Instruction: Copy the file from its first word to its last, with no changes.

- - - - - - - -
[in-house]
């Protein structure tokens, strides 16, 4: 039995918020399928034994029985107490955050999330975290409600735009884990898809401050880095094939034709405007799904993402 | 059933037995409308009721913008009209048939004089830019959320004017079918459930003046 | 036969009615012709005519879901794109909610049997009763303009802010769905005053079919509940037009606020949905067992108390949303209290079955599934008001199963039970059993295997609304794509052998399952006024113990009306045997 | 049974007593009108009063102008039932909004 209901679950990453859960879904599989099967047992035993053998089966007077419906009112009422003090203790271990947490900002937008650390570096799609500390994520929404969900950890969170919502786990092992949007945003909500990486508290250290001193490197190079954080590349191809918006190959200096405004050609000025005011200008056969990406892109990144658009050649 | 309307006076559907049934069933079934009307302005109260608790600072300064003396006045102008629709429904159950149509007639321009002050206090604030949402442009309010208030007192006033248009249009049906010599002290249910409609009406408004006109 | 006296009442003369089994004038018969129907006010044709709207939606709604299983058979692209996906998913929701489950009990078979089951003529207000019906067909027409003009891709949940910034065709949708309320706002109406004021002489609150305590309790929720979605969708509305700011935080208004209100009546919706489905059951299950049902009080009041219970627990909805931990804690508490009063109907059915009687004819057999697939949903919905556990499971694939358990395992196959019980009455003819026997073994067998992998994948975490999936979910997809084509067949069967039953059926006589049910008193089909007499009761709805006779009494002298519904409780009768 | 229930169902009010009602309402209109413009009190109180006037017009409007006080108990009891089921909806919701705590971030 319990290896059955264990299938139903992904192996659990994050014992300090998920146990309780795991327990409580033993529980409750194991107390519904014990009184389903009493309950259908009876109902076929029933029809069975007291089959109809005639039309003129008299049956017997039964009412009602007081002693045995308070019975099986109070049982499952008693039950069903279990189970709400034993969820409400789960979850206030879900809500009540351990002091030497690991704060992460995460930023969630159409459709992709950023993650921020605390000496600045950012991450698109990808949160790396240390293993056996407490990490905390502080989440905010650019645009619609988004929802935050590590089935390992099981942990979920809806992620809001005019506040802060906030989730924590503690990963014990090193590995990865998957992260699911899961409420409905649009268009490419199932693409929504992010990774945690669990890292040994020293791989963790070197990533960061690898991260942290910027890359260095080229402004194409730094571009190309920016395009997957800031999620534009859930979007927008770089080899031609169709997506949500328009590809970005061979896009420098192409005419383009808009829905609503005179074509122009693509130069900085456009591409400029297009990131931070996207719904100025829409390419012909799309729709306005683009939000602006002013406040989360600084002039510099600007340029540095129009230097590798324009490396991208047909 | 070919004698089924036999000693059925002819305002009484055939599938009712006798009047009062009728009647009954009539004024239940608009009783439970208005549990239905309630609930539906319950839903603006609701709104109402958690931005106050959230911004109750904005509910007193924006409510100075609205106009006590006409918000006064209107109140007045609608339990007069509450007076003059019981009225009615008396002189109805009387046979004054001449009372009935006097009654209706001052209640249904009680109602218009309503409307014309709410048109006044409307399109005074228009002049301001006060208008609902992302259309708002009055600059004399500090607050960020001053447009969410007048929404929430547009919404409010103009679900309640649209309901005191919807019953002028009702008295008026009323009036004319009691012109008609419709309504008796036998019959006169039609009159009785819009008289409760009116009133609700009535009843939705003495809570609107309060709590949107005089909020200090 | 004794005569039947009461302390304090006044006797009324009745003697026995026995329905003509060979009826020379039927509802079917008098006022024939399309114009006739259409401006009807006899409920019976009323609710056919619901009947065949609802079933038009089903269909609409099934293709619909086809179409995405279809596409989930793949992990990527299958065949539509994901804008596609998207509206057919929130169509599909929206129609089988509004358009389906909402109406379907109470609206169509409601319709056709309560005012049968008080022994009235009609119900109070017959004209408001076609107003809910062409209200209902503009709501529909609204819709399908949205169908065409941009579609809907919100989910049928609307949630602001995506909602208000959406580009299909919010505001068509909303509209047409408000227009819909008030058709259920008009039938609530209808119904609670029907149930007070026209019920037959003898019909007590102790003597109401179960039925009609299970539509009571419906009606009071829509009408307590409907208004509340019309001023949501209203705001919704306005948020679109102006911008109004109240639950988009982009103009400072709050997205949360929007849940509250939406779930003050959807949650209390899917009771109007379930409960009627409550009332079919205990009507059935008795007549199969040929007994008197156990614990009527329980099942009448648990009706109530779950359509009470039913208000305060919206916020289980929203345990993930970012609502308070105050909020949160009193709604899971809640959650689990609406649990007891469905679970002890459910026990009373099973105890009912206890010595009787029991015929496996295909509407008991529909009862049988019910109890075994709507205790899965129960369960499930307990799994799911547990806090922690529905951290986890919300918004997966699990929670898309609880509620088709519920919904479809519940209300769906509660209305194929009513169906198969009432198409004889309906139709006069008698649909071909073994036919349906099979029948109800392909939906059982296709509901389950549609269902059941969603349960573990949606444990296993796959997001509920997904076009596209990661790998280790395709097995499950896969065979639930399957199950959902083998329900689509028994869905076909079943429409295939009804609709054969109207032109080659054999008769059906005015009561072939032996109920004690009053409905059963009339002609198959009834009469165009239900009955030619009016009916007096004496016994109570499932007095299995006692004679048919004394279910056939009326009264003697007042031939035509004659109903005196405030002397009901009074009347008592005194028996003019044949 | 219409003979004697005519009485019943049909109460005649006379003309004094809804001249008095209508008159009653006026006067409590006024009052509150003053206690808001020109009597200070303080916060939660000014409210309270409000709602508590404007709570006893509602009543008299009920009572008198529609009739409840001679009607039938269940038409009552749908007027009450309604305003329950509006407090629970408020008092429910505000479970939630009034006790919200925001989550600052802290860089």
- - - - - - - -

[in-house]
């Protein structure tokens, strides 16, 4: 039995918020399928034994029985107490955050999330975290409600735009884990898809401050880095094939034709405007799904993402 | 059933037995409308009721913008009209048939004089830019959320004017079918459930003046 | 036969009615012709005519879901794109909610049997009763303009802010769905005053079919509940037009606020949905067992108390949303209290079955599934008001199963039970059993295997609304794509052998399952006024113990009306045997 | 049974007593009108009063102008039932909004 209901679950990453859960879904599989099967047992035993053998089966007077419906009112009422003090203790271990947490900002937008650390570096799609500390994520929404969900950890969170919502786990092992949007945003909500990486508290250290001193490197190079954080590349191809918006190959200096405004050609000025005011200008056969990406892109990144658009050649 | 309307006076559907049934069933079934009307302005109260608790600072300064003396006045102008629709429904159950149509007639321009002050206090604030949402442009309010208030007192006033248009249009049906010599002290249910409609009406408004006109 | 006296009442003369089994004038018969129907006010044709709207939606709604299983058979692209996906998913929701489950009990078979089951003529207000019906067909027409003009891709949940910034065709949708309320706002109406004021002489609150305590309790929720979605969708509305700011935080208004209100009546919706489905059951299950049902009080009041219970627990909805931990804690508490009063109907059915009687004819057999697939949903919905556990499971694939358990395992196959019980009455003819026997073994067998992998994948975490999936979910997809084509067949069967039953059926006589049910008193089909007499009761709805006779009494002298519904409780009768 | 229930169902009010009602309402209109413009009190109180006037017009409007006080108990009891089921909806919701705590971030 319990290896059955264990299938139903992904192996659990994050014992300090998920146990309780795991327990409580033993529980409750194991107390519904014990009184389903009493309950259908009876109902076929029933029809069975007291089959109809005639039309003129008299049956017997039964009412009602007081002693045995308070019975099986109070049982499952008693039950069903279990189970709400034993969820409400789960979850206030879900809500009540351990002091030497690991704060992460995460930023969630159409459709992709950023993650921020605390000496600045950012991450698109990808949160790396240390293993056996407490990490905390502080989440905010650019645009619609988004929802935050590590089935390992099981942990979920809806992620809001005019506040802060906030989730924590503690990963014990090193590995990865998957992260699911899961409420409905649009268009490419199932693409929504992010990774945690669990890292040994020293791989963790070197990533960061690898991260942290910027890359260095080229402004194409730094571009190309920016395009997957800031999620534009859930979007927008770089080899031609169709997506949500328009590809970005061979896009420098192409005419383009808009829905609503005179074509122009693509130069900085456009591409400029297009990131931070996207719904100025829409390419012909799309729709306005683009939000602006002013406040989360600084002039510099600007340029540095129009230097590798324009490396991208047909 | 070919004698089924036999000693059925002819305002009484055939599938009712006798009047009062009728009647009954009539004024239940608009009783439970208005549990239905309630609930539906319950839903603006609701709104109402958690931005106050959230911004109750904005509910007193924006409510100075609205106009006590006409918000006064209107109140007045609608339990007069509450007076003059019981009225009615008396002189109805009387046979004054001449009372009935006097009654209706001052209640249904009680109602218009309503409307014309709410048109006044409307399109005074228009002049301001006060208008609902992302259309708002009055600059004399500090607050960020001053447009969410007048929404929430547009919404409010103009679900309640649209309901005191919807019953002028009702008295008026009323009036004319009691012109008609419709309504008796036998019959006169039609009159009785819009008289409760009116009133609700009535009843939705003495809570609107309060709590949107005089909020200090 | 004794005569039947009461302390304090006044006797009324009745003697026995026995329905003509060979009826020379039927509802079917008098006022024939399309114009006739259409401006009807006899409920019976009323609710056919619901009947065949609802079933038009089903269909609409099934293709619909086809179409995405279809596409989930793949992990990527299958065949539509994901804008596609998207509206057919929130169509599909929206129609089988509004358009389906909402109406379907109470609206169509409601319709056709309560005012049968008080022994009235009609119900109070017959004209408001076609107003809910062409209200209902503009709501529909609204819709399908949205169908065409941009579609809907919100989910049928609307949630602001995506909602208000959406580009299909919010505001068509909303509209047409408000227009819909008030058709259920008009039938609530209808119904609670029907149930007070026209019920037959003898019909007590102790003597109401179960039925009609299970539509009571419906009606009071829509009408307590409907208004509340019309001023949501209203705001919704306005948020679109102006911008109004109240639950988009982009103009400072709050997205949360929007849940509250939406779930003050959807949650209390899917009771109007379930409960009627409550009332079919205990009507059935008795007549199969040929007994008197156990614990009527329980099942009448648990009706109530779950359509009470039913208000305060919206916020289980929203345990993930970012609502308070105050909020949160009193709604899971809640959650689990609406649990007891469905679970002890459910026990009373099973105890009912206890010595009787029991015929496996295909509407008991529909009862049988019910109890075994709507205790899965129960369960499930307990799994799911547990806090922690529905951290986890919300918004997966699990929670898309609880509620088709519920919904479809519940209300769906509660209305194929009513169906198969009432198409004889309906139709006069008698649909071909073994036919349906099979029948109800392909939906059982296709509901389950549609269902059941969603349960573990949606444990296993796959997001509920997904076009596209990661790998280790395709097995499950896969065979639930399957199950959902083998329900689509028994869905076909079943429409295939009804609709054969109207032109080659054999008769059906005015009561072939032996109920004690009053409905059963009339002609198959009834009469165009239900009955030619009016009916007096004496016994109570499932007095299995006692004679048919004394279910056939009326009264003697007042031939035509004659109903005196405030002397009901009074009347008592005194028996003019044949 | 219409003979004697005519009485019943049909109460005649006379003309004094809804001249008095209508008159009653006026006067409590006024009052509150003053206690808001020109009597200070303080916060939660000014409210309270409000709602508590404007709570006893509602009543008299009920009572008198529609009739409840001679009607039938269940038409009552749908007027009450309604305003329950509006407090629970408020008092429910505000479970939630009034006790919200925001989550600052802290860089």